So my annual charges are now over £4400 however bulb advise that I could reduce this to £3770 a year by using a smart meter which changes my tarrif to the “new” EV tarriff - and the meter submits readings on my behalf (I’m pretty good at submitting readings monthly as it is).
However - when I try and sign up (I already have a smart meter from SSE installed pre bulb switch in 2020) it says BULB willbe in touch when they can use the meter.
I get some meters are different but given a near £1000 saving on my elecrticity surely bulb should be allowing their customers to switch to this “cheaper” tarriff until THEY sort out the issues.
Otherwise - can I ask while BULB try and resolve this issue and are preventing customers from making this move to the cheaper tarriff, will they be refunding the difference to those of us whop are prevented from moving?
Given I’m spending nearly £400 a month (no doubt will get bhigher come October) ANYTHING I can do to reduce my bills right now would be a BIG help!
Your meter is presumably a first generation smart meter and Bulb won’t be able to read it until it migrates to the DCC. When that’s likely to happen is anyone’s guess and as far as I’m aware Bulb won’t replace these with second generation meters, so they shouldn’t really be recommending smart tariffs to you.
Only SMETS1 meters manufactured by Secure can communicate smartly when a customer changes supplier.
thanks for this. To be honest I think if bulb have the ability to offer their customers a “cheaper” tarriff (although its moe expensive during the day it averages out cheaper over the year) - they should be offering this to everyone not just those with smart meters!
Its unfair and in this day and age regardless of their currentr financial situation morally vile to prevent people from doinge verything they can to save money.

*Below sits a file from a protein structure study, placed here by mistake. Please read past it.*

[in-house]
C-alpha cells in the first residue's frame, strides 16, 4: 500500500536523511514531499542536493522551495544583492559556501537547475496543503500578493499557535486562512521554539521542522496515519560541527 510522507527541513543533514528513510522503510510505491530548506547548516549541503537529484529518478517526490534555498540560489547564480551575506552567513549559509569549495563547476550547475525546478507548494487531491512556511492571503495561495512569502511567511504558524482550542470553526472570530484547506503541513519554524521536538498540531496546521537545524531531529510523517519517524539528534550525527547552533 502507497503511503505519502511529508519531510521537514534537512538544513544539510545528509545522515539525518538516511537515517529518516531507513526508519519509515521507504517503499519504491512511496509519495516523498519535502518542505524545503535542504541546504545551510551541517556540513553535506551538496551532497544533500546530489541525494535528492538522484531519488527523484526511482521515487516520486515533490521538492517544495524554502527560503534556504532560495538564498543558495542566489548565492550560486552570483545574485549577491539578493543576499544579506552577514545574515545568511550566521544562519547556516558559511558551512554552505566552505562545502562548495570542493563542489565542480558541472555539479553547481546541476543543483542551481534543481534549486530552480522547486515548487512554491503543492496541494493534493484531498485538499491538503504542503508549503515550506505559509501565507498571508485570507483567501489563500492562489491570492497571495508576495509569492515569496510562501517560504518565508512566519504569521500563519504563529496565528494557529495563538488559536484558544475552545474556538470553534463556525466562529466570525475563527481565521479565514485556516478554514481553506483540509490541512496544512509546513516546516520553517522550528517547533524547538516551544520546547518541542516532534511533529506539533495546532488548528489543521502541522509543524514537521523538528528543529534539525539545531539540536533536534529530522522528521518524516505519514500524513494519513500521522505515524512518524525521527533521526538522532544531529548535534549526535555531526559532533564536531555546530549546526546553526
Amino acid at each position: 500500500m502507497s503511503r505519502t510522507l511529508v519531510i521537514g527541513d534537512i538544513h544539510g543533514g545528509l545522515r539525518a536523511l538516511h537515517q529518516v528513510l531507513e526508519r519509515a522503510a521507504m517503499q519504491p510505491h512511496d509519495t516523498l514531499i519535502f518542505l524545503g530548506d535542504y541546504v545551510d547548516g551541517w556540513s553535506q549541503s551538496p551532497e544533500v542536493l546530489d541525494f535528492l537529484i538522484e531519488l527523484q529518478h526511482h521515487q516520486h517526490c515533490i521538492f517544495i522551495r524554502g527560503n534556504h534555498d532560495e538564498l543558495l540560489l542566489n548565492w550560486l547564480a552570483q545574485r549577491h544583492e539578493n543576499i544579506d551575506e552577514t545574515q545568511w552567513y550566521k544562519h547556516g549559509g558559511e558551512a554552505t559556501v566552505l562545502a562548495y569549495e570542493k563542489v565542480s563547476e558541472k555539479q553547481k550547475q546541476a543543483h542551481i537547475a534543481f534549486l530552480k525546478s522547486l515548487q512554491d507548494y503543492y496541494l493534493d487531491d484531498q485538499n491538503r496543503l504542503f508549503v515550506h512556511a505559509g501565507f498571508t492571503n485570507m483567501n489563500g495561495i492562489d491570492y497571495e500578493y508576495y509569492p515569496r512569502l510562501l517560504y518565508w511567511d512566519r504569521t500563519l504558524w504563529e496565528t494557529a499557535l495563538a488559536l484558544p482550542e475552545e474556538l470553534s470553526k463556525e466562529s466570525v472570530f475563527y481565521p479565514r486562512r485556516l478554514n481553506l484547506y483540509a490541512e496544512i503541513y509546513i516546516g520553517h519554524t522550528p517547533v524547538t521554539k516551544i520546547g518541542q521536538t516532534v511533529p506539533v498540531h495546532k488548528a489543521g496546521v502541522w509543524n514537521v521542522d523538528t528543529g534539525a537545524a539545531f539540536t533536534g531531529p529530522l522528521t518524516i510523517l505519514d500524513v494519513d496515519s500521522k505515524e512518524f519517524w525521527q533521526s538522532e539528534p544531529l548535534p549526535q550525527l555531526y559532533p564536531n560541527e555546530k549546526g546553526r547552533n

Bulb prided themselves on being able to offer their customers the best tarriff - surely whether you have a smart meter or not (something that must be costing bulb a small packet to install even if they are given their current circumstances) is irrelevant - if this new “ev” tarriff is cheaper for its customers then THAT should be the default tarriff to offer people - not the flat rate one. I dont have an EV (yet) but do run many of my appliances overnight like washing machines, dryers, dishwashers etc. Surely every little helps (sorry ASDA)
In order to be on a smart (time of use) tariff, a supplier needs to be able to read your meter every half hour. So it’s all meter dependent.
I figured it would be something like that - however I still dont really understand why that makes a difference. At the end of the day they have allolcated a higher tarriff between specific times and a lower tarriff at all other times. What the end user chooses to “do” with the power at that time is kind of a moot point.
We are all doing what we can to put things on during “off leak” times when demand is much less. Whilst demand may rise marginally the vast majority of households wont make any changes or deem those changes irrelevant on the grand scheme of things or are doing this anyway.
If bulb have the power to reduce customers tarrifs whether its linked to a meter or not is really irrelevant - I cant see how having a meter reading every 30 minutes is going to make things any more efficient as bulb will never be able to assess what each household is doing in that time. My consumption for example regardless of the time of year is pretty much static each month - a small variation in the summer but overall we fluctuate +/- 100-500 units a month which given the age and size of my home is in line wuith seasonal changes. People work from home more at the moment but many like my household are moving to a mix of office/home working. Many like my household have shifted to more appliances being used in the evening. Many dont have EV cars or have the ability to charge them at work.
Just seems like a very small minority bill “benefit” from this new tarriff.
Perhaps Bulb should consider a non smart meter alternative. Or just make the bold move and offer it to all their customers and encourage them to make the move the off peak use where they can.
What the energy is used for doesn’t matter but a supplier needs to know the usage at specific times if the price changes throughout the day. i.e. if the off-peak period for the EV tariff is 2am-6am then they need to know your usage in that period so they can bill you at the cheaper rate. That’s why they need frequent readings from a smart meter.